The AAMP is distinguished as the first museum financed and created by a municipality to help conserve and exhibit the legacy of African Americans. Founded during the 1976 Bicentennial , the AAMP is situated in historic Philadelphia on Arch Street, only some blocks away from the Liberty Bell.

AAMP presently houses an auditorium and four galleries, each of which presents exhibitions with three dominant topics: The African Diaspora, the Contemporary Narrative, and the Philadelphia Story.

The museum is a shelter to over 750,000 objects, images, and papers that are made accessible for research, for a loan to other museums, educational purposes,e, s, and exhibitions.

9. African American Museum: Great Blacks in Wax Museum

Wax Museum

The museum is presently placed on 1601 East North Avenue in a refurbished firehouse, a Victorian Mansion, and two earlier apartment dwellings that offer nearly 30,000 sq. ft. of office space and exhibit. The exhibits display more than 100 wax scenes and structures.

10. African American Museum in Iowa

smithsonianmag.com

The AAMI is situated along the Cedar River close to downtown Cedar RapidsIowaUnited States. It has been carrying out its mission to save and teach the public about the African American legacy and ethnicity of Iowa since the year 1994.

It has become the principal instructive source on African American accounts in Iowa. It has two on-site exhibits: an eternal exhibit called Endless Possibilities and the 2017 provisional exhibit – If Objects Could Talk. The AAMI has quite a few exhibits that are accessible free of charge for use by libraries, businesses, schools, and more.

In 2011, the AAMI served more than 52,000 people, contributing tours, educational events for all ages, special events, a summer camp, and much more across Iowa.

The museum has two exhibit galleries on the spot. The first of these holds Endless Possibilities, which was established in 2009. This stable exhibit traces Iowa’s African American inheritance from its beginning in Western Africa through Slavery, the Civil War, the Civil Rights Movement, the Underground Railroad, and efforts and activities today.

The second exhibit was in the Gale Sayers Gallery, displaying at least one original temporary exhibit each year. The 2017 short-term exhibit was If Objects Could Talk, which allows guests to see part of the Museum’s compilation and see how everyday objects turn into precious historical records.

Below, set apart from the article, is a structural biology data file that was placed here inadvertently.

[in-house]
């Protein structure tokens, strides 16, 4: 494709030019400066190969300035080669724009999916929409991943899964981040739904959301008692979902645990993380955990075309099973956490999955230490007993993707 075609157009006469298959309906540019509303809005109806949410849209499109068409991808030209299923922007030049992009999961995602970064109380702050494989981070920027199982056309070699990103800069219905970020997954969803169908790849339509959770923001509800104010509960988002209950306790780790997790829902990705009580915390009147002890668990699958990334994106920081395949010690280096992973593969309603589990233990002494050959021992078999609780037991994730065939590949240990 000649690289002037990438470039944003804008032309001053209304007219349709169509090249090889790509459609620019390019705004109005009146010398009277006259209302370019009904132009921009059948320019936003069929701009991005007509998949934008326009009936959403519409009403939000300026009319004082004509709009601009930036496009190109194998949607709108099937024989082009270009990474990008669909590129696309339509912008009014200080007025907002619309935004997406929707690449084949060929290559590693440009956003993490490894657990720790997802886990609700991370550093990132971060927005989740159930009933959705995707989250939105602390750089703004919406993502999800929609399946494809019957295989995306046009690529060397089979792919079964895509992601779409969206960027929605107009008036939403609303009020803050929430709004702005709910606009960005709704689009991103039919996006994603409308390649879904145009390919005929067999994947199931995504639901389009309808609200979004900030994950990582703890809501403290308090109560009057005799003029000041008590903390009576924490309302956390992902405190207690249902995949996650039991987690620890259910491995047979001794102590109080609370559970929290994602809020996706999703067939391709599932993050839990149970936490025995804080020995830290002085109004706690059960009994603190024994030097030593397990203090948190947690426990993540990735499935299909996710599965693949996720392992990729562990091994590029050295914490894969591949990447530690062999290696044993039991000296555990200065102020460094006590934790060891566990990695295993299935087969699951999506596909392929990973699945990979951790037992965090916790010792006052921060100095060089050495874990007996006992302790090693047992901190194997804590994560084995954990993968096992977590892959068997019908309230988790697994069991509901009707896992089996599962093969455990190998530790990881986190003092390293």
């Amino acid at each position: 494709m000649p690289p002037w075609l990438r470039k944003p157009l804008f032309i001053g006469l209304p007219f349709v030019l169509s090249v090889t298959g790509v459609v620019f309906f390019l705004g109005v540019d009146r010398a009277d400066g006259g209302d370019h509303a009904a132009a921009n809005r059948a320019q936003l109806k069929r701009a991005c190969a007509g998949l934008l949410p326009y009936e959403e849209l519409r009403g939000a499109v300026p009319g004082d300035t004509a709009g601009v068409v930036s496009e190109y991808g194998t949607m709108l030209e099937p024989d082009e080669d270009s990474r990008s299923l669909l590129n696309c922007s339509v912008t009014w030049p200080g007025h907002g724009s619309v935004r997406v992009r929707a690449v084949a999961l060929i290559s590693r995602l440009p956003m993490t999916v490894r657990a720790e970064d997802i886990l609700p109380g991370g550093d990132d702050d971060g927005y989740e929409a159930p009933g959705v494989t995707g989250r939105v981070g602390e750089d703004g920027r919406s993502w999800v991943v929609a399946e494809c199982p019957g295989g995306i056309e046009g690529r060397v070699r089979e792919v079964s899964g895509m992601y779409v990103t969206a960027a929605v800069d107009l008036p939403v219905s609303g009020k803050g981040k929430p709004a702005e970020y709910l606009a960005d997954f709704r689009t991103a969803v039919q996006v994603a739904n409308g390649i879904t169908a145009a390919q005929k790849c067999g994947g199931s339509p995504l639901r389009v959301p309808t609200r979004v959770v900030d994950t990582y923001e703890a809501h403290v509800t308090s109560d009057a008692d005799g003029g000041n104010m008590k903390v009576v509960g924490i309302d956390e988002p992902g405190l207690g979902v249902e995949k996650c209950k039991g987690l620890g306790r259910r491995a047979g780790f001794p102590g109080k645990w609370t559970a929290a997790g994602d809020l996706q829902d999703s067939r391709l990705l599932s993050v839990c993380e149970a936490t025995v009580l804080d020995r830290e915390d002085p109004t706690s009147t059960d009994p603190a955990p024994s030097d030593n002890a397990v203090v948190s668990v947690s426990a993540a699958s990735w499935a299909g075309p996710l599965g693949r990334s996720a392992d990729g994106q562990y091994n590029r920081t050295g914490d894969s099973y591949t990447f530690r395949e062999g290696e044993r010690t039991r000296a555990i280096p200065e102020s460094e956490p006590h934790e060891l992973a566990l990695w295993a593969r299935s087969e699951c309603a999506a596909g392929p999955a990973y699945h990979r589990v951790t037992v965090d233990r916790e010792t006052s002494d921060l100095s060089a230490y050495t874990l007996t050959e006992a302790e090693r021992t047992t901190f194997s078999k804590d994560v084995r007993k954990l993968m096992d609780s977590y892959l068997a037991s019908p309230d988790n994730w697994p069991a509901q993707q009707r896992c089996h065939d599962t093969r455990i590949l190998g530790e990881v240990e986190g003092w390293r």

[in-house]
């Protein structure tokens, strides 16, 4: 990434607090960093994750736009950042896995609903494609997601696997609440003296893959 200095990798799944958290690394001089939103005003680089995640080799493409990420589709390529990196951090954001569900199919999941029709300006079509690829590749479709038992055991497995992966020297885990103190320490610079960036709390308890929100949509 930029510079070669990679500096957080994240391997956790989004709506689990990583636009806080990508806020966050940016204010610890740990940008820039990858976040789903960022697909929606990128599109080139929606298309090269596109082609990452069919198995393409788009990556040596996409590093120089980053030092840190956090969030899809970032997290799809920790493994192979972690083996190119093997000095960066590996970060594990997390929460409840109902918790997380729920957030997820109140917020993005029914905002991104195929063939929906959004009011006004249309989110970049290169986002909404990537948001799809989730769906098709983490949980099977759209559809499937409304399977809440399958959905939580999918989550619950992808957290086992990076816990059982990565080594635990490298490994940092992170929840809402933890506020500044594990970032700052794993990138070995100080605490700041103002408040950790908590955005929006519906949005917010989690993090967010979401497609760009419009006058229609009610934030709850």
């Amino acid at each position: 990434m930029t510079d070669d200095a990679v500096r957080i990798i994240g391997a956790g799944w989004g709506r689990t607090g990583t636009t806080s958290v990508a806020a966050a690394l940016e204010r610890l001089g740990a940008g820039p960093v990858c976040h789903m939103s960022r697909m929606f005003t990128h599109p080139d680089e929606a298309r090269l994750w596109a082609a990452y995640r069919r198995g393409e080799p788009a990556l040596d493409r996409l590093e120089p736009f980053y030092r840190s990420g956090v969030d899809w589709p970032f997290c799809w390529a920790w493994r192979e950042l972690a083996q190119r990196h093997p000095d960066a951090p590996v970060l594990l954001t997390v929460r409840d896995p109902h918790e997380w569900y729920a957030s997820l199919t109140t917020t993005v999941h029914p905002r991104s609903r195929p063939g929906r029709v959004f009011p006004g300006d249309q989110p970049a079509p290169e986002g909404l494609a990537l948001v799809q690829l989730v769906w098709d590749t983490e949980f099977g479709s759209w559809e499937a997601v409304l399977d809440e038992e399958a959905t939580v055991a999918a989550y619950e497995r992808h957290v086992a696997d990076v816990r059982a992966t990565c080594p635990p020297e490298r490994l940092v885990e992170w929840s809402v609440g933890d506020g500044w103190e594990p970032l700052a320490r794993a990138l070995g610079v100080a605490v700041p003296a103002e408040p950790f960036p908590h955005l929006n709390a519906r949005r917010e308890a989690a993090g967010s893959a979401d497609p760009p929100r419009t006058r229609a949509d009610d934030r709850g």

11. African American Museum: Northwest African American Museum

Northwest African American Museum

The museum preserves the relations between the Pacific Northwest and citizens of African fall and investigates and celebrates Black experiences in America through programs and procedures. The museum is situated in Seattle, Washington‘s traditionally African-American Central District area in the former Colman School.

The museum has 17,000 sq. ft. of base space, counting a bookstore/present shop, galleries for impermanent and stable exhibitions, and spaces offered to the public as rentals.

The museum’s opening display featured the effort of Jacob Lawrence and James W. Washington, Jr., two internationally celebrated African American artists who made their homes in Seattle. Among the workings in the show were Lawrence’s series of five panels on the living of George Washington Bush, who was the Washington State’s first African American settler, and Washington’s labor from the year 1956 entitled “The Young Queen of Ethiopia,” engraved from Mexican volcanic stone.

Their art moves us because they were noticeably obliged to do it, to communicate deep social or internal truths. Both Lawrence and Washington did the aching work of finding their true voice as artists, a firm trip that few achieve and which in itself sets them apart. That task was multiplied vastly by the detail that they were black men in a nation with deep racial divides and prejudices.

Are you familiar with any other Black American Museums? Have you visited any Afro-American museums? Let us know in the comment section- AFRICAN AMERICAN MUSEUM.